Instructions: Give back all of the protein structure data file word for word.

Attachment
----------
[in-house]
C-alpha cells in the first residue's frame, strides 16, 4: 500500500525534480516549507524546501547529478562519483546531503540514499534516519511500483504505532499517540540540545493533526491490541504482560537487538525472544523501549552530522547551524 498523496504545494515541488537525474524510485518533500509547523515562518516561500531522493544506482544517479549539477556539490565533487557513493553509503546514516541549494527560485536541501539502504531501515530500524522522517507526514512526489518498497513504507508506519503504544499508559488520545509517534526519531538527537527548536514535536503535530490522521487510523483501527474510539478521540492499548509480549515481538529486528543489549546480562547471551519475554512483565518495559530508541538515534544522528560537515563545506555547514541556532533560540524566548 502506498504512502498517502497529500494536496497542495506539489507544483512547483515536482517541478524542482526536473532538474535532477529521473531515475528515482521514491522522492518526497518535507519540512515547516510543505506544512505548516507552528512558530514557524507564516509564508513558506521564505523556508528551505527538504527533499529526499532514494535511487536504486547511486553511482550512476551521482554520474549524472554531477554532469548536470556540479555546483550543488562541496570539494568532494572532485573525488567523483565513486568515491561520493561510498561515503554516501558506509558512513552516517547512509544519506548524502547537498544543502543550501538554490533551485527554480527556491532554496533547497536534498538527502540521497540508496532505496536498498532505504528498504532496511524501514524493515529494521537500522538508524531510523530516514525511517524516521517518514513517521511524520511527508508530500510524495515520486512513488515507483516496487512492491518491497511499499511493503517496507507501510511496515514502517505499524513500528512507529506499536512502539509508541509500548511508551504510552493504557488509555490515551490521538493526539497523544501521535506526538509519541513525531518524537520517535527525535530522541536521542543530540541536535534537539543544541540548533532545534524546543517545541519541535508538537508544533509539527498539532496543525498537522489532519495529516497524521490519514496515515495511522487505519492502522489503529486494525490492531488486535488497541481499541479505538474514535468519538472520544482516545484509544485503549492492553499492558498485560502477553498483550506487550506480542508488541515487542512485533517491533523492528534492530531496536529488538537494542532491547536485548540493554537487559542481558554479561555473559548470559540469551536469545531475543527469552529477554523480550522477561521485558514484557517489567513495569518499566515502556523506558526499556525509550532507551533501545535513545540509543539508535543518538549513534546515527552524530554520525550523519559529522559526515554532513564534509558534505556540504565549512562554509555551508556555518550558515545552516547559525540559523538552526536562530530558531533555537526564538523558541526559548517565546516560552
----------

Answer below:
[in-house]
C-alpha cells in the first residue's frame, strides 16, 4: 500500500525534480516549507524546501547529478562519483546531503540514499534516519511500483504505532499517540540540545493533526491490541504482560537487538525472544523501549552530522547551524 498523496504545494515541488537525474524510485518533500509547523515562518516561500531522493544506482544517479549539477556539490565533487557513493553509503546514516541549494527560485536541501539502504531501515530500524522522517507526514512526489518498497513504507508506519503504544499508559488520545509517534526519531538527537527548536514535536503535530490522521487510523483501527474510539478521540492499548509480549515481538529486528543489549546480562547471551519475554512483565518495559530508541538515534544522528560537515563545506555547514541556532533560540524566548 502506498504512502498517502497529500494536496497542495506539489507544483512547483515536482517541478524542482526536473532538474535532477529521473531515475528515482521514491522522492518526497518535507519540512515547516510543505506544512505548516507552528512558530514557524507564516509564508513558506521564505523556508528551505527538504527533499529526499532514494535511487536504486547511486553511482550512476551521482554520474549524472554531477554532469548536470556540479555546483550543488562541496570539494568532494572532485573525488567523483565513486568515491561520493561510498561515503554516501558506509558512513552516517547512509544519506548524502547537498544543502543550501538554490533551485527554480527556491532554496533547497536534498538527502540521497540508496532505496536498498532505504528498504532496511524501514524493515529494521537500522538508524531510523530516514525511517524516521517518514513517521511524520511527508508530500510524495515520486512513488515507483516496487512492491518491497511499499511493503517496507507501510511496515514502517505499524513500528512507529506499536512502539509508541509500548511508551504510552493504557488509555490515551490521538493526539497523544501521535506526538509519541513525531518524537520517535527525535530522541536521542543530540541536535534537539543544541540548533532545534524546543517545541519541535508538537508544533509539527498539532496543525498537522489532519495529516497524521490519514496515515495511522487505519492502522489503529486494525490492531488486535488497541481499541479505538474514535468519538472520544482516545484509544485503549492492553499492558498485560502477553498483550506487550506480542508488541515487542512485533517491533523492528534492530531496536529488538537494542532491547536485548540493554537487559542481558554479561555473559548470559540469551536469545531475543527469552529477554523480550522477561521485558514484557517489567513495569518499566515502556523506558526499556525509550532507551533501545535513545540509543539508535543518538549513534546515527552524530554520525550523519559529522559526515554532513564534509558534505556540504565549512562554509555551508556555518550558515545552516547559525540559523538552526536562530530558531533555537526564538523558541526559548517565546516560552